Last year South Africa celebrated, so quietly that you might have missed it, the 10th anniversary of my book Coming Back to Earth. It was an analysis of South Africa’s and the world’s state of the environment and coincided with the World Summit in Sandton. It was, in fact, my valedictory after 30 years of specialising in the green and the brown (urban) environments.
I wrote that South Africa was no longer a rural nation – by the 1990s it had become the first and only country in Africa to move from being mostly rural to becoming urban.
I wonder how much of our lives we waste listening to machines delivering apologetic messages saying: “All our agents are currently busy”? Sometimes it’s Telkom. Sometimes it’s the bank and, quite often, it’s my medical aid scheme.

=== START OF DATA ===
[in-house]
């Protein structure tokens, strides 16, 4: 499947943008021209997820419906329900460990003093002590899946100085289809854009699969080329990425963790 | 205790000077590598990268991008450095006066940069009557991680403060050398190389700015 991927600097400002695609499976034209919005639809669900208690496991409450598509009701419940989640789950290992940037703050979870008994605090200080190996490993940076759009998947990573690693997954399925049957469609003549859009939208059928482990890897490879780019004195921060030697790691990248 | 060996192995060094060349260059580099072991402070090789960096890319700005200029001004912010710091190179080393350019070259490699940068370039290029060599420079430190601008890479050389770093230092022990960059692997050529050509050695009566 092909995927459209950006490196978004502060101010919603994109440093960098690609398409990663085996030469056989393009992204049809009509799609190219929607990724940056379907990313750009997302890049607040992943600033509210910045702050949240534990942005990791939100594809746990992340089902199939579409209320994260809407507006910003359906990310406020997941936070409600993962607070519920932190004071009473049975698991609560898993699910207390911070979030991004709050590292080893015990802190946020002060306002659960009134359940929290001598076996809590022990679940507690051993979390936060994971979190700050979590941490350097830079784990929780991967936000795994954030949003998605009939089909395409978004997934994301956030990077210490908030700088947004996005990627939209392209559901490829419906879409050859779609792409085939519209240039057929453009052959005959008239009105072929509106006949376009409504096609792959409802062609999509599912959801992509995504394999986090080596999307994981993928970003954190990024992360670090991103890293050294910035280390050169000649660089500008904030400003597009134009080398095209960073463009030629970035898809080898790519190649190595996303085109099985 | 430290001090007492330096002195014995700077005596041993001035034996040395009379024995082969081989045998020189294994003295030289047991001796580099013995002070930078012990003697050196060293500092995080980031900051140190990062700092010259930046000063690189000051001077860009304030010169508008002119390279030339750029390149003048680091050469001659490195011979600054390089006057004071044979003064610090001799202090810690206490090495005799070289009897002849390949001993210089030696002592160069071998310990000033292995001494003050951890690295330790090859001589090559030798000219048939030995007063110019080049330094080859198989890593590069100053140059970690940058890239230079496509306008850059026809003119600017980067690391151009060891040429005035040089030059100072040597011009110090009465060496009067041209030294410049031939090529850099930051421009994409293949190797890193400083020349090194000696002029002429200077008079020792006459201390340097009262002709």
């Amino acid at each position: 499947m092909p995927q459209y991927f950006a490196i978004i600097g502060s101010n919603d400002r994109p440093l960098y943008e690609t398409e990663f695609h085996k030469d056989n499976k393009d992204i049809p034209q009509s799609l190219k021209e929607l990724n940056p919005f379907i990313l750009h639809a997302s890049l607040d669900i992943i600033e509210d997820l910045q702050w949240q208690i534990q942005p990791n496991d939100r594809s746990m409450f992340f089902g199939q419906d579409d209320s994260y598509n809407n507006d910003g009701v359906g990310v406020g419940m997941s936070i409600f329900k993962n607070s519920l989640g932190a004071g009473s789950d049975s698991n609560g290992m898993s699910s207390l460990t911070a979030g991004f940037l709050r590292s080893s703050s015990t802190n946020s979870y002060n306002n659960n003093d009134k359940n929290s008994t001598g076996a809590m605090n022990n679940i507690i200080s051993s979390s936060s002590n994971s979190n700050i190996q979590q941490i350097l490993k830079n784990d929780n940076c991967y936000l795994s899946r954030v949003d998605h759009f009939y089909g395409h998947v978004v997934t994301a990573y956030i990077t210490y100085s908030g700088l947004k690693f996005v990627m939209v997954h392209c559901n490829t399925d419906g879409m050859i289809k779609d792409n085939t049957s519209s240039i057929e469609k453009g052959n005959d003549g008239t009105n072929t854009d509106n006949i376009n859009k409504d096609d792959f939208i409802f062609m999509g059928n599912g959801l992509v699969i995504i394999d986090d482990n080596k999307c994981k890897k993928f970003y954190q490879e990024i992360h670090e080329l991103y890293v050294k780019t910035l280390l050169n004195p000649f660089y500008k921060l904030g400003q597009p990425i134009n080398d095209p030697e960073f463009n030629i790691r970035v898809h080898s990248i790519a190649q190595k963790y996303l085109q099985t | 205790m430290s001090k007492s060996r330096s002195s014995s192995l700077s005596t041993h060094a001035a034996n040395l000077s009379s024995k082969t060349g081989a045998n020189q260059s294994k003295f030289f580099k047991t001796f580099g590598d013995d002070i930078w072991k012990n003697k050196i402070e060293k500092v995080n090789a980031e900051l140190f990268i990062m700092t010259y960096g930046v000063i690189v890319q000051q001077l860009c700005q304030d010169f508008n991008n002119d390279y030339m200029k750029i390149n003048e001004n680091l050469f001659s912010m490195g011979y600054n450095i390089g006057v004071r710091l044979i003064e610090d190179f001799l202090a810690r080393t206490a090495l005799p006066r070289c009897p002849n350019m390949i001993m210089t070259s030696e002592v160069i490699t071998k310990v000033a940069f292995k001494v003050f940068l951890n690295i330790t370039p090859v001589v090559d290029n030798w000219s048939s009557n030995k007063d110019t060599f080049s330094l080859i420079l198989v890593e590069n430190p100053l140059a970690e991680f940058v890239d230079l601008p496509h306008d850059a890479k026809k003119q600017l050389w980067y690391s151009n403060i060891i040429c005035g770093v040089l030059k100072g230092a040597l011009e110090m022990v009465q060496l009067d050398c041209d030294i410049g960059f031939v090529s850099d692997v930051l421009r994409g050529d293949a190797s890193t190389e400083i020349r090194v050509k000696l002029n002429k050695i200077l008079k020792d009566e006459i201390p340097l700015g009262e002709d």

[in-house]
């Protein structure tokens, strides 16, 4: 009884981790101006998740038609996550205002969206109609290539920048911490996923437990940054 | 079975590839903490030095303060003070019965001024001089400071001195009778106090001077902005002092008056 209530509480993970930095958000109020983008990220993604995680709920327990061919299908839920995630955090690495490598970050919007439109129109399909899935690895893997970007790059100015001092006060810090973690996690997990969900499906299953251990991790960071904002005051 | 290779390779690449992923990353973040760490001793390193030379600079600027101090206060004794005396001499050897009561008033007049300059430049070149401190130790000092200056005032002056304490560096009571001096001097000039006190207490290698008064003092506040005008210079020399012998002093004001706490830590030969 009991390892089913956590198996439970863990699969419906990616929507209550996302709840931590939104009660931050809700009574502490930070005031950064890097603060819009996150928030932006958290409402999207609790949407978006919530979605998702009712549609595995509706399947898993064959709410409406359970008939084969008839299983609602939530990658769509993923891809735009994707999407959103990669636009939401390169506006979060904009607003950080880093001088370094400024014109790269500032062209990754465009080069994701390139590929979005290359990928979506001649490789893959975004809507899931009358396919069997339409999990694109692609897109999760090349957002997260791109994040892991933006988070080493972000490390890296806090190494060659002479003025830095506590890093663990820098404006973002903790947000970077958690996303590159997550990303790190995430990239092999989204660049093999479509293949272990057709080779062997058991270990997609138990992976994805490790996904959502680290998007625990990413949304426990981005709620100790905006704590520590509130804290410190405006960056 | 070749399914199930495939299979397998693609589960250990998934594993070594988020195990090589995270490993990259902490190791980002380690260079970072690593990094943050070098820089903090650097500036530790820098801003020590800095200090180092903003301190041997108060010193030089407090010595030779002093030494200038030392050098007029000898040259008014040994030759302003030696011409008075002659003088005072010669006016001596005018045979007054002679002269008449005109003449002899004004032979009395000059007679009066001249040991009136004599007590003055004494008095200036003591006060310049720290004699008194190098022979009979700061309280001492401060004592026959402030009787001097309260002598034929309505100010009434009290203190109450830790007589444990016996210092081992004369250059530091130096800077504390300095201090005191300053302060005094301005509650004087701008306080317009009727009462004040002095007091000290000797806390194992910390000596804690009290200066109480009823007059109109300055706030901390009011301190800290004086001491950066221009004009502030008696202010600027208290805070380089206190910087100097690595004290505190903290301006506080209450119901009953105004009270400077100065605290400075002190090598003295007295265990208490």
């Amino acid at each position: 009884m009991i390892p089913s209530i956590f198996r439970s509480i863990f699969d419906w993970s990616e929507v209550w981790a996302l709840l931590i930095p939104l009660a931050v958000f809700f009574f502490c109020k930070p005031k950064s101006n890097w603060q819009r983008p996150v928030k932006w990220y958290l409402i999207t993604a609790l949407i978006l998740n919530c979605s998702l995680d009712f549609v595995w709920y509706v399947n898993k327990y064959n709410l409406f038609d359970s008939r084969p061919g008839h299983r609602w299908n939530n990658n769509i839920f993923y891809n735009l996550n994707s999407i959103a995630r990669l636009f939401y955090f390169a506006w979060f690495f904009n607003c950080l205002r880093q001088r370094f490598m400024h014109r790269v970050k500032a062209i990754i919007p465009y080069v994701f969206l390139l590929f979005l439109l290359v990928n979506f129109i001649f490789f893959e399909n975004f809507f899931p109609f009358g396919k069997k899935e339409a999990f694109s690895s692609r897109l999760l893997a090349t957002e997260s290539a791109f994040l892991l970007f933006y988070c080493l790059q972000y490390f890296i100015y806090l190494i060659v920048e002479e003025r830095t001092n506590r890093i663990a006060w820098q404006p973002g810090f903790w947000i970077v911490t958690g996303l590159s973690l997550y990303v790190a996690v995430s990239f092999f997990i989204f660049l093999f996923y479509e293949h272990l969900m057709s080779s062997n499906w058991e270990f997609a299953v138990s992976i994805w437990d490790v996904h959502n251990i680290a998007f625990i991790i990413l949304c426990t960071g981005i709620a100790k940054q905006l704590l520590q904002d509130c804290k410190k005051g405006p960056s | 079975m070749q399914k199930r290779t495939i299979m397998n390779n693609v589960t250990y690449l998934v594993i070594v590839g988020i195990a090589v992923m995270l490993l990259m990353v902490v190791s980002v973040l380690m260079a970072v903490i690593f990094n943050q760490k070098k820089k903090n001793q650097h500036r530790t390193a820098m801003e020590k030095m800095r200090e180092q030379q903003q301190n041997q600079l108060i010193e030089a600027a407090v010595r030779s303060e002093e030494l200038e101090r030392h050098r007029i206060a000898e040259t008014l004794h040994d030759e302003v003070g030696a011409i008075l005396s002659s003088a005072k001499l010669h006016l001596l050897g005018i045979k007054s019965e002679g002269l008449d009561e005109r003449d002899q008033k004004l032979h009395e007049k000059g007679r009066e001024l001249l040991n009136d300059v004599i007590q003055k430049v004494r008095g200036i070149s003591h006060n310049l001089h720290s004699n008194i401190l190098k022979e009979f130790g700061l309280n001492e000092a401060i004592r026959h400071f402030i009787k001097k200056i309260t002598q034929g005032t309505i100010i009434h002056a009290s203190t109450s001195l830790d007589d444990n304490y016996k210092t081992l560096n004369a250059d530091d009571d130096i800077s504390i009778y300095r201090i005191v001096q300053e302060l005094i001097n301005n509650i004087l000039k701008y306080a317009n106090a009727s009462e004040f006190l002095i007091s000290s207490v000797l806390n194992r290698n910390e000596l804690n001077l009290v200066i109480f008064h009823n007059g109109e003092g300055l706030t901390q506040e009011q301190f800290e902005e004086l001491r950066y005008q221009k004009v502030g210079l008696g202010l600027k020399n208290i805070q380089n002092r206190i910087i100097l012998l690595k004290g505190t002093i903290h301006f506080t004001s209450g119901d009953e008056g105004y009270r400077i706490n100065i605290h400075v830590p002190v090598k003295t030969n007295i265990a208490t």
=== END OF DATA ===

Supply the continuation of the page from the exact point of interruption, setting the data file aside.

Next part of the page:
They all use machines that monotonously crank out the same old message.
South Africa has a fairly recent law prohibiting the planting of alien trees. Personally, I think it’s far too wide in its scope. Why, at this stage, ban the planting of such handsome trees as non-invasive jacarandas and oaks?
This is why I was pleased to read an e-mail written by a retired teacher (who wishes to be anonymous) to a garden club member who supports the eradication of non-indigenous trees.
There was a light-hearted article in last month’s international Mensa journal suggesting that the mathematical chances of there being intelligent life elsewhere in the universe were high – but the aliens might well be “warm-blooded dinosaurs whose home planet was not hit by a very large rock”.